Kala Cotton – An ‘Old-World’ cotton, on roads to becoming a fashion mainstream!

It is unique and charming to see how the old-world cotton – ‘Kala Cotton’ has started gathering all the centre stage in the recent past and is becoming a priority fabric choice amongst fashion and lifestyle product curators and brands. The extent of this can be witnessed with the mass exodus exhibited by established brands and the new labels in their brand messaging and raw material sourcing, on the back of this old-world cotton. With all the uptick in demand and current adoption, the journey of Kala cotton thus far hasn’t been smooth sailing. Let us immerse into some of the fine threads this old-world cotton is rooted with.

What is Kala Cotton

Kala cotton history dates to the beginning of human civilization. It was a crop that earlier got discarded, as opposed to American cotton on grounds of short-staple length and difficulty of crop picking at the time of harvest, due to smaller boll size. However, with a significant rise in the global climate change agendas and push towards sustainability, the properties of the Kala cotton crop became its boon. The word Kala in Kala Cotton sometimes could be misleading to resonate with black, but it refers to the empty boll after the extraction of the cotton fibre. The coarse fibre texture and short-staple length make it more prominent for getting hand spun and handwoven into yarn and fabric eventually.

“The Kala Cotton Movement by Khamir and Satvik!”

After the 2001 earthquake, that devastated Bhuj, Khamir, an NGO was institutionalized in Kukma village in the year 2005, with an imperative to revive the economic activity pivoted around the traditional handicrafts, and localized cultural expertise that was offered by the area. In their quest to experiment with traditional cotton production as a centrepiece of an economic revival, Khamir partnered with Satvik (an association of organic farmers in Kutch) to roll out a Kala cotton initiative in 2007. Given the short-staple length of the cotton, it was difficult to weave, however with all requisite consultation with experts, research and fine-tuning around loom set-up, and weaving techniques they were able to drive the production in 2010. From here, they went to set up an integrated value chain of farmers to weavers thereby ensuring sustainable support to indigenous cotton farming and generating livelihoods for the communities involved.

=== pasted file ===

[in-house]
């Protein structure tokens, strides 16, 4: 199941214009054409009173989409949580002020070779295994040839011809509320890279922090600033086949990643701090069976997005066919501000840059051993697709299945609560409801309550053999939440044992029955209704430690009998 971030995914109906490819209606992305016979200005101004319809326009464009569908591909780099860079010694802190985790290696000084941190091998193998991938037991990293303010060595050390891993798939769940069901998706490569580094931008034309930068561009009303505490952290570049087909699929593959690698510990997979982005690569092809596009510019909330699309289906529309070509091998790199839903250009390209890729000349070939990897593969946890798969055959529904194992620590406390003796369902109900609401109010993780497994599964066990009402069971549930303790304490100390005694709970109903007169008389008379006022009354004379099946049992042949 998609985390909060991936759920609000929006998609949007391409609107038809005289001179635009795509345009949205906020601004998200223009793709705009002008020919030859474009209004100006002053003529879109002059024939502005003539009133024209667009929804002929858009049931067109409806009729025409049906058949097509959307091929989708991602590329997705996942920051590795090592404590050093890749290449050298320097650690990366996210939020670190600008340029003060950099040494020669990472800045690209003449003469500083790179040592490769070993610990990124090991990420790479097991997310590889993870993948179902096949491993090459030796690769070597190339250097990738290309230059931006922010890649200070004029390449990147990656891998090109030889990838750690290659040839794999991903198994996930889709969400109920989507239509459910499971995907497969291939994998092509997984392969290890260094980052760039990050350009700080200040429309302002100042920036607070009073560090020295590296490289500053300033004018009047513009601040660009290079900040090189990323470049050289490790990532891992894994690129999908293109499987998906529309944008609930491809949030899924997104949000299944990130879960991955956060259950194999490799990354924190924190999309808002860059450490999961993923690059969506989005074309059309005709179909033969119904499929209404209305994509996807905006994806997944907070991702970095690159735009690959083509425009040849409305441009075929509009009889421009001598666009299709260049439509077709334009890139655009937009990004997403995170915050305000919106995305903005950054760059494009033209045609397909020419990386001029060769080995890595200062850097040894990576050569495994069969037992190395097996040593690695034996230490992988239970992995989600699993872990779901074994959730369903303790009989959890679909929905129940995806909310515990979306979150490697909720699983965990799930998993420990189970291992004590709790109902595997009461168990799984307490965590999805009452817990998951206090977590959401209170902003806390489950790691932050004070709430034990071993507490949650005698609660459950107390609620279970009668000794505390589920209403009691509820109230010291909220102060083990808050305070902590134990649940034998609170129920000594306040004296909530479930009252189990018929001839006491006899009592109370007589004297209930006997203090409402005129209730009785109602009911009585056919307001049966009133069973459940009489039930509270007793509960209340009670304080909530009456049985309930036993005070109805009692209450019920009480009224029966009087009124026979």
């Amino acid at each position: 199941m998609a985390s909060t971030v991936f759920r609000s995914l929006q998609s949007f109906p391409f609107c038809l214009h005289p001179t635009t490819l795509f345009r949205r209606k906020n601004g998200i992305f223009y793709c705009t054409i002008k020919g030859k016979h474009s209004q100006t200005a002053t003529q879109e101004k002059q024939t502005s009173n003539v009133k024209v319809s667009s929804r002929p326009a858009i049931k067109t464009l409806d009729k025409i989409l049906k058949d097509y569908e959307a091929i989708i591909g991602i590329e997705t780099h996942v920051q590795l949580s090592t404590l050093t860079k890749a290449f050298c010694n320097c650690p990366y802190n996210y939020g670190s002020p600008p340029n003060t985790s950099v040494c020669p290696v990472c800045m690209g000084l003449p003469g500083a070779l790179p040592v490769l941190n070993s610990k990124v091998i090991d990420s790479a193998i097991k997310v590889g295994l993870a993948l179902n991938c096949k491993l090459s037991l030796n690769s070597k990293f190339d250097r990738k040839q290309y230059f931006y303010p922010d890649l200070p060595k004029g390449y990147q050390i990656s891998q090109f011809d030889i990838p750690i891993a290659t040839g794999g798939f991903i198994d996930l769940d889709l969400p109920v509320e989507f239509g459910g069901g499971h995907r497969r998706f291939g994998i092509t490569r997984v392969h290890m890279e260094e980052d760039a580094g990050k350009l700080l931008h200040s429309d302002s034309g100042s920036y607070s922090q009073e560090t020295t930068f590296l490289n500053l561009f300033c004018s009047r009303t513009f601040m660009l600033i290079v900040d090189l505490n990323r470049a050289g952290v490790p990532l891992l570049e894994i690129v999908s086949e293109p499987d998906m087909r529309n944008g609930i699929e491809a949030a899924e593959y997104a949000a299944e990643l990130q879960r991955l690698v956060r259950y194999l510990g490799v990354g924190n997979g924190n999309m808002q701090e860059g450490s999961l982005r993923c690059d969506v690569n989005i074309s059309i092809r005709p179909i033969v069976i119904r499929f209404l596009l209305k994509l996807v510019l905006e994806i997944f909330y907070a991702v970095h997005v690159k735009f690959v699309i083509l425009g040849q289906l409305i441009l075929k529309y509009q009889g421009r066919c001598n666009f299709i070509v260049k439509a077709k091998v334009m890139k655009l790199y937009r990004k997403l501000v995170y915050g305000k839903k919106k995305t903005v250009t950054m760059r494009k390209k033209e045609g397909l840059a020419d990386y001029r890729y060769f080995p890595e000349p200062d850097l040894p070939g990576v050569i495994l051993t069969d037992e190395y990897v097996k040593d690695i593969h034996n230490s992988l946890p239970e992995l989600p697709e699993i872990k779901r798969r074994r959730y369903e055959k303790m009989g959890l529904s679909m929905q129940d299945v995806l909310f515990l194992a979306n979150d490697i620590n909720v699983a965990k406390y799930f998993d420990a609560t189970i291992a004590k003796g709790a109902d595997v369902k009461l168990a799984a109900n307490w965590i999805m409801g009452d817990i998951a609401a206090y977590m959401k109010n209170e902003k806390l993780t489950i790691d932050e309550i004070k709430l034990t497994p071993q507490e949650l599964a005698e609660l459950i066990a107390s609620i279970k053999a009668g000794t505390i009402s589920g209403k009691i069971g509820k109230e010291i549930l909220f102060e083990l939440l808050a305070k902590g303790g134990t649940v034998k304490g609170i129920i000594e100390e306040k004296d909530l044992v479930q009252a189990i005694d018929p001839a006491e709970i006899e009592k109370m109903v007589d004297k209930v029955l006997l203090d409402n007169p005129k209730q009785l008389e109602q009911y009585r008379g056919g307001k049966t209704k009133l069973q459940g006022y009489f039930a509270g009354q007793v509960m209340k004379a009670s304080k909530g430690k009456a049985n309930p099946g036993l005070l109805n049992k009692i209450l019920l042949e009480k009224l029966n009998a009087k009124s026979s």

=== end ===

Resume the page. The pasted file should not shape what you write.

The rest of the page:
The Vankar Community – The native inhabitants of Bhujodi, takes farming and weaving as the primary source of livelihood. The abilities with which the community bounced back after the 2001 earthquake and transformed the way weaving art was adopted and diffused domestically and internationally have won several awards to them. Shamji Vishram Valji, who adopted the Kala cotton weaving and now leads the Vankal Vishram Valji weaving operations (named after his father) has coined a niche and recognition of the UNESCO seal of excellence for them. The community also specializes in the weaving of silk, khadi and linen in addition to cotton.

“What makes Kala Cotton so much differentiated from other cotton variants and fibre crop species?”


Kala Cotton is the genetically purest form of cotton juxtaposed to the other variants such as genetically modified Bt cotton. While varieties could be developed through pedigree and back cross-breeding methods, any sort of engineering modification is avoided in Kala cotton.


Kala Cotton crop is the most eco-friendly crop ever. This indigenous species of cotton is grown in the Kutch region of Gujarat in India and is known for its pure organic properties, wherein no chemicals or fertilizers are used during cultivation. With no use of fertilizers or pesticides, it also ensures that soil health is kept intact, making it the most ecologically balanced category crop.